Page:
Brahms's Lullaby
Soothing Lyrics and Music

The Brahms Lullaby certainly makes me sleep!

The peaceful Brahms Lullaby melody is probably one of the top 10 most well-known tunes in the entire world, right up there alongside Beethoven's 5th Symphony.

The lyrics have been changed again and again over the years, but the soothing, cozy melody is instantly recognizable.

The original song was published in 1868, right before Brahms premiered his German Requiem and became famous all over Europe.

Click to read about Brahms's Requiem and how it made him famous

The first title was Wiegenlied: Guten Abend, gute Nacht (Op. 49, No. 4), which translates to "Lullaby (or cradle-song): Good morning, Good night".

Here's a translation of Brahms lullaby lyrics into English...

Good evening, good night,
With roses adorned,
With carnations covered,
Slip under the covers.
Early tomorrow, God willing,
You will wake once again.

Good evening, good night.
By angels watched,
Who show you in your dream
Christ-child's tree.
Sleep now peacefully and sweetly,
Look into dreams paradise.

The first verse comes from an important collection of German folk poems, Des Knaben Wunderhorn (The Youth's Magic Horn) from Heidelberg. It was published in 1808, sixty years before Brahms wrote the Lullaby

Forty years after, in 1849, Georg Sherer wrote the second verse to go with the first. Brahms later put these two verses to the same music. It was a gift for the newly born Hans, the child of his friends Bertha and Artur Faber.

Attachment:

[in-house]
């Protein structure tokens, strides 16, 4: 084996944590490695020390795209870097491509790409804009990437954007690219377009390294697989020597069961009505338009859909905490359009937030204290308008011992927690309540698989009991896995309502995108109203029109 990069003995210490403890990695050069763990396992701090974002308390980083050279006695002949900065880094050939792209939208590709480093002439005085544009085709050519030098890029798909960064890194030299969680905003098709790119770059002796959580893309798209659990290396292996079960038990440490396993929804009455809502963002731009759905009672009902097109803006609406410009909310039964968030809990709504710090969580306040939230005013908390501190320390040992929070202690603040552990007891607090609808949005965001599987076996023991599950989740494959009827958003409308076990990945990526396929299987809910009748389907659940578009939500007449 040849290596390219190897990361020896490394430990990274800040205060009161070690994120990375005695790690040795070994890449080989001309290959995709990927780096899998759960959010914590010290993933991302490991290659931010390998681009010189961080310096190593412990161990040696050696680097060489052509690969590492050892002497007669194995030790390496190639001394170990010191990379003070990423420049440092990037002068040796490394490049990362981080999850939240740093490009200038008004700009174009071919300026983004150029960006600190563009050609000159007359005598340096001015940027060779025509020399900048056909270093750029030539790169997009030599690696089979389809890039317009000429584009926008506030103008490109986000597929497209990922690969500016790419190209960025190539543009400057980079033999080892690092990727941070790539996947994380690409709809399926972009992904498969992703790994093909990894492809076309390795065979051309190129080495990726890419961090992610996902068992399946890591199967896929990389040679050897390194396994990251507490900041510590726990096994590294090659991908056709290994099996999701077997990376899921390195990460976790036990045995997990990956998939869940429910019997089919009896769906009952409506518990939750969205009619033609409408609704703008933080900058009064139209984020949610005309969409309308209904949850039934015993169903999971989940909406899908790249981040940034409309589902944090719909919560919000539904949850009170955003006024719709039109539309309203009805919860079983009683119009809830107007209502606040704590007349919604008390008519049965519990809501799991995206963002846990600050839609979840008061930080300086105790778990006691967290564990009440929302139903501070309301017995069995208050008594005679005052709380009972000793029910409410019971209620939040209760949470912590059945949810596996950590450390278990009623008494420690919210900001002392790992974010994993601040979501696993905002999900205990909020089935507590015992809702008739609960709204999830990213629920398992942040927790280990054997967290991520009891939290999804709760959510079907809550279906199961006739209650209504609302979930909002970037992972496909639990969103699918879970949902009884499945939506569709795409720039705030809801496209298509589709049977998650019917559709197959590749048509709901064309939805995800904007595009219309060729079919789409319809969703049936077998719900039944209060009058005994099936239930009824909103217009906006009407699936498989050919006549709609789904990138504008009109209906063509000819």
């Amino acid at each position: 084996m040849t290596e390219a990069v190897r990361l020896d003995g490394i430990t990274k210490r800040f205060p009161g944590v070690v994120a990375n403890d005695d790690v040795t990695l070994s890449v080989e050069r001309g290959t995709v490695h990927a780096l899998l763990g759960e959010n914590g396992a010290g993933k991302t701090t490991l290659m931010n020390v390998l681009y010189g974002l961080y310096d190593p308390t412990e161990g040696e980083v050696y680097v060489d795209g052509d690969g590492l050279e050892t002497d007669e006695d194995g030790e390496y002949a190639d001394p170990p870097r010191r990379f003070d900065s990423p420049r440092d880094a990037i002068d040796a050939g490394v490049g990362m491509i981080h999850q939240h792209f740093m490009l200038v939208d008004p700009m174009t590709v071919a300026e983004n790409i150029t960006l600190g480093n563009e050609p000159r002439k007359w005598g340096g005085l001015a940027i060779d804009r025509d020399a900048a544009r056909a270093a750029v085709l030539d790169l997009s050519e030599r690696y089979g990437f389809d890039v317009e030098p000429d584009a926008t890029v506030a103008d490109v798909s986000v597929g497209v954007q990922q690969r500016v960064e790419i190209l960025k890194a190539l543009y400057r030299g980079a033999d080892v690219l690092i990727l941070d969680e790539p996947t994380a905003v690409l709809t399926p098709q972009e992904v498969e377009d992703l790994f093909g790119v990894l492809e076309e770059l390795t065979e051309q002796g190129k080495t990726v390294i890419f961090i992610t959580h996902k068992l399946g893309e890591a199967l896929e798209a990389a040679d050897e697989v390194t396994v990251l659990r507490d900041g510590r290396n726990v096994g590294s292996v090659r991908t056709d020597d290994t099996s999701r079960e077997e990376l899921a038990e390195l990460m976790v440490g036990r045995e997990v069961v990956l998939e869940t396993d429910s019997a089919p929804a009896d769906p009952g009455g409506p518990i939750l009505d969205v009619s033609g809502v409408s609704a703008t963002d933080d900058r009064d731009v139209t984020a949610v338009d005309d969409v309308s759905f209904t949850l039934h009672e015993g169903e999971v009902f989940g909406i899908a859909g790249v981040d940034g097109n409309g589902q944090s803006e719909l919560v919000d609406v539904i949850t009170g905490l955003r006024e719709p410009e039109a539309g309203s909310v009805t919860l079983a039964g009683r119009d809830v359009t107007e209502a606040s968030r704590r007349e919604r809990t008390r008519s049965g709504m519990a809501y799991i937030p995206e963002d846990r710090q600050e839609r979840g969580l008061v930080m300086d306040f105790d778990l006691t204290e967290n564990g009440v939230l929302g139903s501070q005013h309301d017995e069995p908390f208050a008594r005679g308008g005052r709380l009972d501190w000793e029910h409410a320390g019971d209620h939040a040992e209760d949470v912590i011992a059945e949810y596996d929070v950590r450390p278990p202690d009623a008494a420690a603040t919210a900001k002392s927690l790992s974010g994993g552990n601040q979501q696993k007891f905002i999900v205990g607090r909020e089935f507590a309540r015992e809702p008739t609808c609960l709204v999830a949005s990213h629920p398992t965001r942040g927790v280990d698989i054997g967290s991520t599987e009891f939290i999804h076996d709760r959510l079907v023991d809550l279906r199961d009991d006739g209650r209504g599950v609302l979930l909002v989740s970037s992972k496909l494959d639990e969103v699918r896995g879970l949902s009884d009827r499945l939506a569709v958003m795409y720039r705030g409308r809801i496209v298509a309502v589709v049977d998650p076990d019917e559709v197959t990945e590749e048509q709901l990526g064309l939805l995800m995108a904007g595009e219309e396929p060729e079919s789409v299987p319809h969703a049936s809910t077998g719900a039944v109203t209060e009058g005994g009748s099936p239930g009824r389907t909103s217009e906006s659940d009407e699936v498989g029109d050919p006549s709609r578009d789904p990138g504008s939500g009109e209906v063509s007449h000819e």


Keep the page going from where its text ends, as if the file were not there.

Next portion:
Brahms had fallen briefly in love with Bertha, a choir girl, years earlier. The Lullaby's melody is actually based on an expressive little Viennese song she used to sing to him. Bertha was the first to perform the song, and it definitely had special connotations for her.

The music is a big contrast to his massive orchestral pieces, like the Academic Festival Overture or the German Requiem. It's very tender, and reminds me of a small baby in a cradle innocently looking out at its mother.

Click to listen to and explore the Academic Festival Overture

I think it shows us Brahms as he was deep down: a kind-hearted, generous old softy.

I'll leave you with a beautiful interpretation of the original Brahms Lullaby...

Good Night!

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